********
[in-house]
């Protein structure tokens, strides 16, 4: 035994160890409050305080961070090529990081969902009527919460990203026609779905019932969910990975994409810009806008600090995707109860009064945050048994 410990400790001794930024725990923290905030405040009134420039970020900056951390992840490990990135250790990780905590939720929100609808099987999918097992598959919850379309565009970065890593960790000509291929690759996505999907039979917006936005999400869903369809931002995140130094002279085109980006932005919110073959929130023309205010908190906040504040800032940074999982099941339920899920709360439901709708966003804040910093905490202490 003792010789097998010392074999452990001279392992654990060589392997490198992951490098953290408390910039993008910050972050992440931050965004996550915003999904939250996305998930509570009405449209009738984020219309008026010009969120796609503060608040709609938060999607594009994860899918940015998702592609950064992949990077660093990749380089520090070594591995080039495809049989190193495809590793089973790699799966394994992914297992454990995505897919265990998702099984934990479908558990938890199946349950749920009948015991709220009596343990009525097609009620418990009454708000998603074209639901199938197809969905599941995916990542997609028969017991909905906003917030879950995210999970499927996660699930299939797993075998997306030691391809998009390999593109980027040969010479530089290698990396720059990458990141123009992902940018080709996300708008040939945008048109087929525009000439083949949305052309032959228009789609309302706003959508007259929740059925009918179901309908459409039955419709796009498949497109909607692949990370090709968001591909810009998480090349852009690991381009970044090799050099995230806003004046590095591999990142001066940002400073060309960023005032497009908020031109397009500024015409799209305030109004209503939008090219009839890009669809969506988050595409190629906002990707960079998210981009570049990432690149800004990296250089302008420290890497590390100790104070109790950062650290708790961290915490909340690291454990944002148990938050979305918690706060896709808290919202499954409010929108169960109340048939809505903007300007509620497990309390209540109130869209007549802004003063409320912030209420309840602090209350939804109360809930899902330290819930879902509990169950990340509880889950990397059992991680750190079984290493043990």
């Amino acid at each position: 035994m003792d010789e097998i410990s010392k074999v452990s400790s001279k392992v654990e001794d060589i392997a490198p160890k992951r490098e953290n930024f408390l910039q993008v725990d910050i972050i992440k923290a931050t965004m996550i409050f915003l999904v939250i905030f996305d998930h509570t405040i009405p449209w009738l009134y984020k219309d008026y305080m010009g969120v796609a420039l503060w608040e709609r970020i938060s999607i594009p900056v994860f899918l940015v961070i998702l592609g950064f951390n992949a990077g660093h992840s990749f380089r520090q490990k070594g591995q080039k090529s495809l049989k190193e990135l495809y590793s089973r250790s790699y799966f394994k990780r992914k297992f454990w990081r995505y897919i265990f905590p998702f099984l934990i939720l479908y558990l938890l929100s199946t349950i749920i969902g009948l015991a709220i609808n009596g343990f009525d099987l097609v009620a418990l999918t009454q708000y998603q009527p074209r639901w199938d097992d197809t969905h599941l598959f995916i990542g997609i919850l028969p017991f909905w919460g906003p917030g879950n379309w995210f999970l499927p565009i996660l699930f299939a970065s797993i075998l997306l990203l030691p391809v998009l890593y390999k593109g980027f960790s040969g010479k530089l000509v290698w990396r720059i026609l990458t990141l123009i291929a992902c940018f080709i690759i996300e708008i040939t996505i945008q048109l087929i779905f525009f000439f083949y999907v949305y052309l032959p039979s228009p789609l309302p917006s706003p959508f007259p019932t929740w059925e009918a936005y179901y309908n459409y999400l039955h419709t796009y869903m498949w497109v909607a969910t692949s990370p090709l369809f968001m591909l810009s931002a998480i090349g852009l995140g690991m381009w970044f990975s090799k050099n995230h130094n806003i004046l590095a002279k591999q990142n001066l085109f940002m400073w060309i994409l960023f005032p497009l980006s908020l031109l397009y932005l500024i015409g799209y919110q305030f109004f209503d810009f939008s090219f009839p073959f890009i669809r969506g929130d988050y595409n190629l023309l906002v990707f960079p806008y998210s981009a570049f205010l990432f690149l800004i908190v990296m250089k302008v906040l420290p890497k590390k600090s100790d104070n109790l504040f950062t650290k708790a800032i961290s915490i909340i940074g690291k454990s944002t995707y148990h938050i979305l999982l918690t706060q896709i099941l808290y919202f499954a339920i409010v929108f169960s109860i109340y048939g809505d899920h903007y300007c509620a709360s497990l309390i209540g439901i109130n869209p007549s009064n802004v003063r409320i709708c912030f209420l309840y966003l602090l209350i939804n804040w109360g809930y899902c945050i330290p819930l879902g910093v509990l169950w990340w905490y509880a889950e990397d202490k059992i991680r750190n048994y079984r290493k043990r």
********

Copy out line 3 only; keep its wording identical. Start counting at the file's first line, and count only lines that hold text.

């Amino acid at each position: 035994m003792d010789e097998i410990s010392k074999v452990s400790s001279k392992v654990e001794d060589i392997a490198p160890k992951r490098e953290n930024f408390l910039q993008v725990d910050i972050i992440k923290a931050t965004m996550i409050f915003l999904v939250i905030f996305d998930h509570t405040i009405p449209w009738l009134y984020k219309d008026y305080m010009g969120v796609a420039l503060w608040e709609r970020i938060s999607i594009p900056v994860f899918l940015v961070i998702l592609g950064f951390n992949a990077g660093h992840s990749f380089r520090q490990k070594g591995q080039k090529s495809l049989k190193e990135l495809y590793s089973r250790s790699y799966f394994k990780r992914k297992f454990w990081r995505y897919i265990f905590p998702f099984l934990i939720l479908y558990l938890l929100s199946t349950i749920i969902g009948l015991a709220i609808n009596g343990f009525d099987l097609v009620a418990l999918t009454q708000y998603q009527p074209r639901w199938d097992d197809t969905h599941l598959f995916i990542g997609i919850l028969p017991f909905w919460g906003p917030g879950n379309w995210f999970l499927p565009i996660l699930f299939a970065s797993i075998l997306l990203l030691p391809v998009l890593y390999k593109g980027f960790s040969g010479k530089l000509v290698w990396r720059i026609l990458t990141l123009i291929a992902c940018f080709i690759i996300e708008i040939t996505i945008q048109l087929i779905f525009f000439f083949y999907v949305y052309l032959p039979s228009p789609l309302p917006s706003p959508f007259p019932t929740w059925e009918a936005y179901y309908n459409y999400l039955h419709t796009y869903m498949w497109v909607a969910t692949s990370p090709l369809f968001m591909l810009s931002a998480i090349g852009l995140g690991m381009w970044f990975s090799k050099n995230h130094n806003i004046l590095a002279k591999q990142n001066l085109f940002m400073w060309i994409l960023f005032p497009l980006s908020l031109l397009y932005l500024i015409g799209y919110q305030f109004f209503d810009f939008s090219f009839p073959f890009i669809r969506g929130d988050y595409n190629l023309l906002v990707f960079p806008y998210s981009a570049f205010l990432f690149l800004i908190v990296m250089k302008v906040l420290p890497k590390k600090s100790d104070n109790l504040f950062t650290k708790a800032i961290s915490i909340i940074g690291k454990s944002t995707y148990h938050i979305l999982l918690t706060q896709i099941l808290y919202f499954a339920i409010v929108f169960s109860i109340y048939g809505d899920h903007y300007c509620a709360s497990l309390i209540g439901i109130n869209p007549s009064n802004v003063r409320i709708c912030f209420l309840y966003l602090l209350i939804n804040w109360g809930y899902c945050i330290p819930l879902g910093v509990l169950w990340w905490y509880a889950e990397d202490k059992i991680r750190n048994y079984r290493k043990r």